An article published in the journal “Monthly Notices of the Royal Astronomical Society” describes the detection of variations in the brightness of the famous white spots on the dwarf planet Ceres. Using the HARPS spectrograph at ESO’s La Silla Observatory in Chile they were observed showing for example a higher brightness during the day. One explanation is that they contain volatile materials that evaporate due to the sunlight.

Map of voids and galaxy superclusters around the Milky Way (Image Richard Powell)

An article published in the journal “Astronomy & Astrophysics” describes the discovery of what was called the BOSS Great Wall, a supercluster more than a billion light years long and between 4.5 and 6.4 billion light years from the Earth. With an estimated mass of 10,000 times that of the Milky Way, it’s the largest supercluster discovered so far.

Picture taken by the Hubble Space Telescope with the galaxy GN-z11 in the inset (Image NASA, ESA, and P. Oesch (Yale University))

An article about to be published in “The Astrophysical Journal” describes the discovery of the most distant galaxy observed so far. Called GN-z11, it’s about 13.4 billion light years from Earth and that means that we’re seeing the light emitted when the universe was about 400 million years. An international team of astronomers pushed the Hubble Space Telescope to the limit of its possibilities to achieve this result.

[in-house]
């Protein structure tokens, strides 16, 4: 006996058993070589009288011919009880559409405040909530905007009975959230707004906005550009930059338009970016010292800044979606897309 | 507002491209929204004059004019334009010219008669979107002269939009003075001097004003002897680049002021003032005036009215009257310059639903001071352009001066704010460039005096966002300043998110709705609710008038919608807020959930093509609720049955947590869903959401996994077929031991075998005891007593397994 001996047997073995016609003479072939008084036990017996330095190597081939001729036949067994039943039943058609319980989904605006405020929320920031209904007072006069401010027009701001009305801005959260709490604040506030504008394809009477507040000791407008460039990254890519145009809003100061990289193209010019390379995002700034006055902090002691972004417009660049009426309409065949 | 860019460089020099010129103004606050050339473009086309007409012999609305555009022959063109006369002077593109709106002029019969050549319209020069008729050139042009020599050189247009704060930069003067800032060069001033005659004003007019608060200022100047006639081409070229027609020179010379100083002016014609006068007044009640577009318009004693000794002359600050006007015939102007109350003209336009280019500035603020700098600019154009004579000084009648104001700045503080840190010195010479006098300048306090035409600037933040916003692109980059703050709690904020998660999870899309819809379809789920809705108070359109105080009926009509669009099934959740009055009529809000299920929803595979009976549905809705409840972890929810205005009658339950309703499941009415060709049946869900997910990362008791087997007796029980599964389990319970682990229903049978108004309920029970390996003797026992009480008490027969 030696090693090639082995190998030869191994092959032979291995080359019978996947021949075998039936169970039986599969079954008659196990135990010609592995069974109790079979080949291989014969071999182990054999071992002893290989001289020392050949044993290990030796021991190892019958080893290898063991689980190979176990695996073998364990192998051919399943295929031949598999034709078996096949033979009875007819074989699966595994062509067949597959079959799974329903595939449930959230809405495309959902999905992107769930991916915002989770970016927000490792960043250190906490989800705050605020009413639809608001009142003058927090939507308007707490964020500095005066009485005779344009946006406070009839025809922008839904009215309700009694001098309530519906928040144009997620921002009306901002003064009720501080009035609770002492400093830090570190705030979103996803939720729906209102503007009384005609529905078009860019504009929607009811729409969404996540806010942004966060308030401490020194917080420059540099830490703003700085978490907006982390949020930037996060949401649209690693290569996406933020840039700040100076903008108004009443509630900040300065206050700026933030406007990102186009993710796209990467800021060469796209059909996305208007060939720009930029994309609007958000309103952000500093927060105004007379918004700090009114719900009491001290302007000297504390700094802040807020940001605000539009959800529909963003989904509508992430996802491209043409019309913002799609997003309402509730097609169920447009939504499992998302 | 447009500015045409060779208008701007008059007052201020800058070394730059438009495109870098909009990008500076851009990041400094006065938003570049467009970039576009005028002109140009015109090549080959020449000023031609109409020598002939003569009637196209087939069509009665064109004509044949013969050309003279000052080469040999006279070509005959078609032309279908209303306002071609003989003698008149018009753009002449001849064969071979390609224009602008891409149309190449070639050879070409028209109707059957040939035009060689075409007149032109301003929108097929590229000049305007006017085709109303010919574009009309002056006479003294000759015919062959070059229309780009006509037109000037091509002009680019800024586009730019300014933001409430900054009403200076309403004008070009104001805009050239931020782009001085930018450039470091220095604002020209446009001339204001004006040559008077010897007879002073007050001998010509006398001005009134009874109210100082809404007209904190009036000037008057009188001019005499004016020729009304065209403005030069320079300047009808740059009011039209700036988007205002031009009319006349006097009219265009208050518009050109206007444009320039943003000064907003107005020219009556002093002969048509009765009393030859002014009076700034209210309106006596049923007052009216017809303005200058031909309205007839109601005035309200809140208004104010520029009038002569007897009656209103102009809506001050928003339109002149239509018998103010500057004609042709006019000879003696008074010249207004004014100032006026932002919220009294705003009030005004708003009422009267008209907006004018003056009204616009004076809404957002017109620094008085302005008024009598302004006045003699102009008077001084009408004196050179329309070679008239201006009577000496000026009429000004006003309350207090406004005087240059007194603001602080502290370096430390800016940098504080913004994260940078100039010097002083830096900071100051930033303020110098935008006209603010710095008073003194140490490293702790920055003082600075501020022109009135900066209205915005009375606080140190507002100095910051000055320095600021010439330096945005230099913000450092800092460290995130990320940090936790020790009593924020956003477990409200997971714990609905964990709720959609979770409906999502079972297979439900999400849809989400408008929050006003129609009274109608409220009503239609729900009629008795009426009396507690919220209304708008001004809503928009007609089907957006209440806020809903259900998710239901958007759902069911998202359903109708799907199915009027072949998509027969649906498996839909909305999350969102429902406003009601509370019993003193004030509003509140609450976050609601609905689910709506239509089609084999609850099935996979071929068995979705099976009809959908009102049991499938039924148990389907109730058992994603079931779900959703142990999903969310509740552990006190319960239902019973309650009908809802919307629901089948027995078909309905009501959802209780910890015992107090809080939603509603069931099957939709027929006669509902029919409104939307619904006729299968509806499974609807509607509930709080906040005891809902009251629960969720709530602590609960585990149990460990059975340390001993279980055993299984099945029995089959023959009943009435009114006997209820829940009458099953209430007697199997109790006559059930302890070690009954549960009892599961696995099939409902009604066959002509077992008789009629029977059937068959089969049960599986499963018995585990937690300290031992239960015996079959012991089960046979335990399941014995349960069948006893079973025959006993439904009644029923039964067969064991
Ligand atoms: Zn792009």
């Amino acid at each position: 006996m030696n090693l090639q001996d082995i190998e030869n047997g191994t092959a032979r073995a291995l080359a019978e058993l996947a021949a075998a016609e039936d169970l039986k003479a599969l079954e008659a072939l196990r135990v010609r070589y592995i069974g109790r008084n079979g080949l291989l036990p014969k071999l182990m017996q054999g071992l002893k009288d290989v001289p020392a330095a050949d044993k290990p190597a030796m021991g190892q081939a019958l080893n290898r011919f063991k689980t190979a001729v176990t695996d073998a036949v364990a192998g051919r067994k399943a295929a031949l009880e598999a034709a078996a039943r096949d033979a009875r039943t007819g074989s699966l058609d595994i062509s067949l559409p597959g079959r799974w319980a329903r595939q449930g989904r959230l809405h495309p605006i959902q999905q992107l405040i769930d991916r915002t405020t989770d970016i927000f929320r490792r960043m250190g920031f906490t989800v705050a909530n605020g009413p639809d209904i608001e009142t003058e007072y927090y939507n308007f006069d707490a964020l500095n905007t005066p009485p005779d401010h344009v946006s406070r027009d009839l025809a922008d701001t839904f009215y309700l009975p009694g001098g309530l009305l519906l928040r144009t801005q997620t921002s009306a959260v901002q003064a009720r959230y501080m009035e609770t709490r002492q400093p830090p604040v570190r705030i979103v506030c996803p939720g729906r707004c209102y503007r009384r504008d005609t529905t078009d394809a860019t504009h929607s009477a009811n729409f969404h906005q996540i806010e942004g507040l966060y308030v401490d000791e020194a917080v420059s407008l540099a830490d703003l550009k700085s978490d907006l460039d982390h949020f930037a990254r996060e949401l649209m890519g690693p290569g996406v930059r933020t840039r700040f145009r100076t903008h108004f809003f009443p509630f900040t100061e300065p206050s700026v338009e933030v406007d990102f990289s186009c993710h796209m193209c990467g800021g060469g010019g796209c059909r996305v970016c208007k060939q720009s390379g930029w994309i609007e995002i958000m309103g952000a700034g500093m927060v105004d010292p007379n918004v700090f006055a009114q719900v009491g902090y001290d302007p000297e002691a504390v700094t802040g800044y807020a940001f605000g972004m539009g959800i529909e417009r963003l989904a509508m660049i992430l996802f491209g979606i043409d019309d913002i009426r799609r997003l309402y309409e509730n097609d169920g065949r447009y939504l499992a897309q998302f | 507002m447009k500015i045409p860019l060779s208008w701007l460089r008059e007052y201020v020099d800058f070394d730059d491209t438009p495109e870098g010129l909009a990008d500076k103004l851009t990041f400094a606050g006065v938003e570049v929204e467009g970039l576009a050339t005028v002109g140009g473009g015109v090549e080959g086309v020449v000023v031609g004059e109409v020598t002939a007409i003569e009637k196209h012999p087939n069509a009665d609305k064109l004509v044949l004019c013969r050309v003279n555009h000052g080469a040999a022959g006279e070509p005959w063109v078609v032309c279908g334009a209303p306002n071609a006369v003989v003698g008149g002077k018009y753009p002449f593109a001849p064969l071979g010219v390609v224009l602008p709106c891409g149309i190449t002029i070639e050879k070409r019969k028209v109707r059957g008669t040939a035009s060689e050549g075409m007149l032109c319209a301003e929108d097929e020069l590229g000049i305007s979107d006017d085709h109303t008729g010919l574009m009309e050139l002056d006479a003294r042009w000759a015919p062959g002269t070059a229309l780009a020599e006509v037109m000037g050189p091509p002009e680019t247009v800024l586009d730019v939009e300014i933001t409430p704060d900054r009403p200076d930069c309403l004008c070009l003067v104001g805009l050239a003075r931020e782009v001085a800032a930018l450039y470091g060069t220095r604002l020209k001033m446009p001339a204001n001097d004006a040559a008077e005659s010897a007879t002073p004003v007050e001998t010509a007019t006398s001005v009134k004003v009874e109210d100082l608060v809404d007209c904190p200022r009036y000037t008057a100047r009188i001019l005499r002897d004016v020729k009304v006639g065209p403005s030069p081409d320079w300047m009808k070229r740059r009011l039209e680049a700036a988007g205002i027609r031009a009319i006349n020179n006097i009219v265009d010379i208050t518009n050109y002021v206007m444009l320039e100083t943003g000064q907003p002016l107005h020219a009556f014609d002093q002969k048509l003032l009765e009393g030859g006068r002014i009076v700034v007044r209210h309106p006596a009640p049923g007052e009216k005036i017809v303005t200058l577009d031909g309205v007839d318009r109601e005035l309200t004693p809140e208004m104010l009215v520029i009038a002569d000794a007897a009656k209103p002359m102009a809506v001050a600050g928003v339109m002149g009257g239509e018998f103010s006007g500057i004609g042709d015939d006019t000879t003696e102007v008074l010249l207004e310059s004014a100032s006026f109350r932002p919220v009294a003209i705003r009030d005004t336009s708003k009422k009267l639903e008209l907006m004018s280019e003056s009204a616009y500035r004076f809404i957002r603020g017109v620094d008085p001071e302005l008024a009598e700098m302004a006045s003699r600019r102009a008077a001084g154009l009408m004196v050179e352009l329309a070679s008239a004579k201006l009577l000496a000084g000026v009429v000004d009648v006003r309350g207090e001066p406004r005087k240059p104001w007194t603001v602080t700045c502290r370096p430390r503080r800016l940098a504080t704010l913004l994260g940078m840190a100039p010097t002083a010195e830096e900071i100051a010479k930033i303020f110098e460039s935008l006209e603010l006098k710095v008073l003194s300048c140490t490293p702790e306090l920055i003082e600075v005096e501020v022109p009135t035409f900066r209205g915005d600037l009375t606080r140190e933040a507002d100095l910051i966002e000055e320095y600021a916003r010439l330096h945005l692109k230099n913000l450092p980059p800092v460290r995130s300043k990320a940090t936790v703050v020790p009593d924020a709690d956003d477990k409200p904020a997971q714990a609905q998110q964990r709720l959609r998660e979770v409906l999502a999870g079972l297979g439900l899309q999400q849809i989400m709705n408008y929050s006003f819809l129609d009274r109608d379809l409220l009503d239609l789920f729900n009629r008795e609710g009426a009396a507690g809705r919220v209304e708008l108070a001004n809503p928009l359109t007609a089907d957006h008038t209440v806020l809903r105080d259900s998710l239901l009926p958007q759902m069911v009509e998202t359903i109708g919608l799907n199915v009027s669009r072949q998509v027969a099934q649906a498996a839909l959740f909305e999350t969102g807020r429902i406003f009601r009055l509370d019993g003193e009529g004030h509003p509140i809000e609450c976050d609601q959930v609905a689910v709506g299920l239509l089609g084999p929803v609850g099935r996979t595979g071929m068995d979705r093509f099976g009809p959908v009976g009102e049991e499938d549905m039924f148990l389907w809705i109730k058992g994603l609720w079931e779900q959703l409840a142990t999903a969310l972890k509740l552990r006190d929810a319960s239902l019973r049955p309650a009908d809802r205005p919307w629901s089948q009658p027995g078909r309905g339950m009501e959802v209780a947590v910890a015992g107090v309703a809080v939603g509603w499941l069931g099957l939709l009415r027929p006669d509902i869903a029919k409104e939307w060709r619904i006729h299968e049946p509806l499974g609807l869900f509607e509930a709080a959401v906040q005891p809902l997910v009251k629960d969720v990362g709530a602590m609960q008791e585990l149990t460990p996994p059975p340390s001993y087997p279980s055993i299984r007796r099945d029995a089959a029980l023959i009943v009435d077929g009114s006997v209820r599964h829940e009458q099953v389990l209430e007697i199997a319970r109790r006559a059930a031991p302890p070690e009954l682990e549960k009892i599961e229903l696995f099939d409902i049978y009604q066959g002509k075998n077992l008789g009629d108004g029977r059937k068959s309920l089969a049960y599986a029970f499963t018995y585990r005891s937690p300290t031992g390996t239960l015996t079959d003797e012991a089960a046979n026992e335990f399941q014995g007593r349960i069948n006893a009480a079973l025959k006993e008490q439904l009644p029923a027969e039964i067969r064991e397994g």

Aerial view of the Arecibo radio telescope (Photo H. Schweiker/WIYN and NOAO/AURA/NSF)

An article published in the journal “Nature” describes a study following the discovery of repeating fast radio bursts. For the first time, this kind of phenomenon repeated and a team of researchers led by Laura Spitler of the Max Planck Institute for Radio Astronomy in Bonn, Germany, was able to identify a sequence of signals coming from the same source using the Arecibo radio telescope.

Field of view of the Parkes radio telescope. On the right two zoom-ins and at the bottom an image from the Subaru telescope (Image courtesy D. Kaplan (UWM), E. F. Keane (SKAO))

An article published in the journal “Nature” describes research that has uncovered the place of origin of a Fast Radio Burst (FRB). These radio signals that last only a few milliseconds are picked up with no phenomenon that might warn about its arrival. An international team of astronomers used observations made by optical and radio telescopes to trace the origin of this phenomenon.